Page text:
Why Save the Bankers?: And Other Essays on Our Economic and Political Crisis

Why Save the Bankers?: And Other Essays on Our Economic and Political Crisis

Incisive commentary on the financial meltdown and its aftermath, from the author of the bestselling global phenomenon Capital in the Twenty-First Century

Thomas Piketty’s work has proved that unfettered markets lead to increasing inequality. Without meaningful regulation, capitalist economies will concentrate wealth in an ever smaller number of hands. Armed with this knowledge, democratic societies face a defining challenge: fending off a new aristocracy.

For years, Piketty has wrestled with this problem in his monthly newspaper column, which pierces the surface of current events to reveal the economic forces underneath. Why Save the Bankers? brings together selected columns, now translated and annotated, from the period book-ended by the September 2008 collapse of Lehman Brothers and the Paris attacks of November 2015. In between, writing from the vantage point of his native France, Piketty brilliantly decodes the European sovereign debt crisis, an urgent struggle against the tyranny of markets that bears lessons for the world at large. And along the way, he weighs in on oligarchy in the United States, wonders whether debts actually need to be paid back, and discovers surprising lessons about inequality by examining the career of Steve Jobs.

Coursing with insight and flashes of wit, these brief essays offer a view of recent history through the eyes of one of the most influential economic thinkers of our time.

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3 thoughts on “Why Save the Bankers?: And Other Essays on Our Economic and Political Crisis”

  1. Robert Moore says:
    5 of 6 people found the following review helpful
    4.0 out of 5 stars
    A collection of relatively minor columns by the author of the greatest book on economics of our age, March 5, 2016
    By 
    Robert Moore (Little Rock, AR USA) –
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    This review is from: Why Save the Bankers?: And Other Essays on Our Economic and Political Crisis (Hardcover)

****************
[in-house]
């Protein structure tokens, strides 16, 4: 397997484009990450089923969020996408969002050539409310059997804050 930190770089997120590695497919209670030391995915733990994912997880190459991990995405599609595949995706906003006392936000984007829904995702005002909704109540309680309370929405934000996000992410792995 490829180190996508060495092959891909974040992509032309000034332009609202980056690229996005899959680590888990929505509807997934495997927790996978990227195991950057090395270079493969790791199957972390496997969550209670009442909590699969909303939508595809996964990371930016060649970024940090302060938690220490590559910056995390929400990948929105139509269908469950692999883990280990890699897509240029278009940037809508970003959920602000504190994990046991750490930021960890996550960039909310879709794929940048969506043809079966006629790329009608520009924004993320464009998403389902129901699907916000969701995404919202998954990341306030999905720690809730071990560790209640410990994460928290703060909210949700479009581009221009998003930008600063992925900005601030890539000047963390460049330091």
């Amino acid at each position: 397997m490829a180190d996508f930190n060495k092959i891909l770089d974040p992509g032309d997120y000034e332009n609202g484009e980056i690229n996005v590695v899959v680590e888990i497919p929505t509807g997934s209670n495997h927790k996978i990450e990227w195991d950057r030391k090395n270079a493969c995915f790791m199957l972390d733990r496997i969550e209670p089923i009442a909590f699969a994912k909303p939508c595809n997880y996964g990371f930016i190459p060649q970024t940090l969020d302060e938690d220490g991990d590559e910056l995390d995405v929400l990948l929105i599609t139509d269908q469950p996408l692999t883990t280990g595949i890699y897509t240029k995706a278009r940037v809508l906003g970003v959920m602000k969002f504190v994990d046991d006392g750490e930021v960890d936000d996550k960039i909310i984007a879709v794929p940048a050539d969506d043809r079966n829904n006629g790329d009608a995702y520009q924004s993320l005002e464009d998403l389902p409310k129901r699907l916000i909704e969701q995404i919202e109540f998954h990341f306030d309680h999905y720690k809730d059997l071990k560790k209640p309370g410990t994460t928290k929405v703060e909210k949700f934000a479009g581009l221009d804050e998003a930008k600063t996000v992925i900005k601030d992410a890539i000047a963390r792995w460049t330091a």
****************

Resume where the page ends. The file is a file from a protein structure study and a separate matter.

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    I want to make two recommendations. First, if you have not read Thomas Piketty’s CAPITAL IN THE TWENTY-FIRST CENTURY, read it before reading this book. Second, if you have read Piketty’s CAPITAL IN THE TWENTY-FIRST CENTURY, feel free to read this one, but ask yourself why you would want to. This book is filled with a column he writes in his native France. These are extremely topical pieces, reacting to events in the news, almost exclusively in Europe. I like to think that I’m a very literate person, someone who keeps up with the news, but I was quite unfamiliar with the context of a significant number of these. As you read a lot of the issue get repeated and you become oriented to names and events. And if you are aware of what Piketty’s positions on various issues are it is easy to figure out what the other participants positions are. For instance, if you are aware that Piketty finds, like most economics, economic austerity plans to be regressive, you can infer what the position is of those he accuses of stupidity on austerity. Even if the names are unfamiliar, the issues he articulates always make sense.

    However, this is very much in the way of second tier work. CAPITAL IN THE TWENTY-FIRST CENTURY is one of the most important works in economics of the past fifty years. It was also a huge best seller, which is astonishing given that it is a thick, academic work. Even given that Piketty writes exceptionally well – in fact, he writes so clearly and so gorgeously that it is almost impossible to believe he is French, so completely is he unlike whats we normally think of as French academic writing – no one could anticipate that a nearly 700 page in depth and exhaustive analysis of economic inequality could become one of the best selling economics books in decades. It is a book that sums up everything that we are likely to know about economic inequality and its affects on the economy in this generation. It is also a scathing indictment of free market capitalism, one that free market capitalists have been completely unable to answer. This is partly because it is so well argued, but even more because Piketty’s explanations make complete sense of the data, whereas apologists for free market capitalism have increasingly struggled to come up with new excuses for four decades of failure of free market ideas to bring the economy back to prosperity for those in the middle class. In other words, trickle down hasn’t occurred in forty years and pretty obviously is never going to occur. Piketty is a passionate egalitarian, a supporter of capitalism, but only if managed by the state. In the 1930s FDR proclaimed that America wasn’t better off unless all Americans were better off, whereas in the past forty years, since the ascendance of Thatcher and Reagan and their Neoliberal policies, the assumption has been that America is best off if the top 2% is better off, regardless of what happens to the rest of society.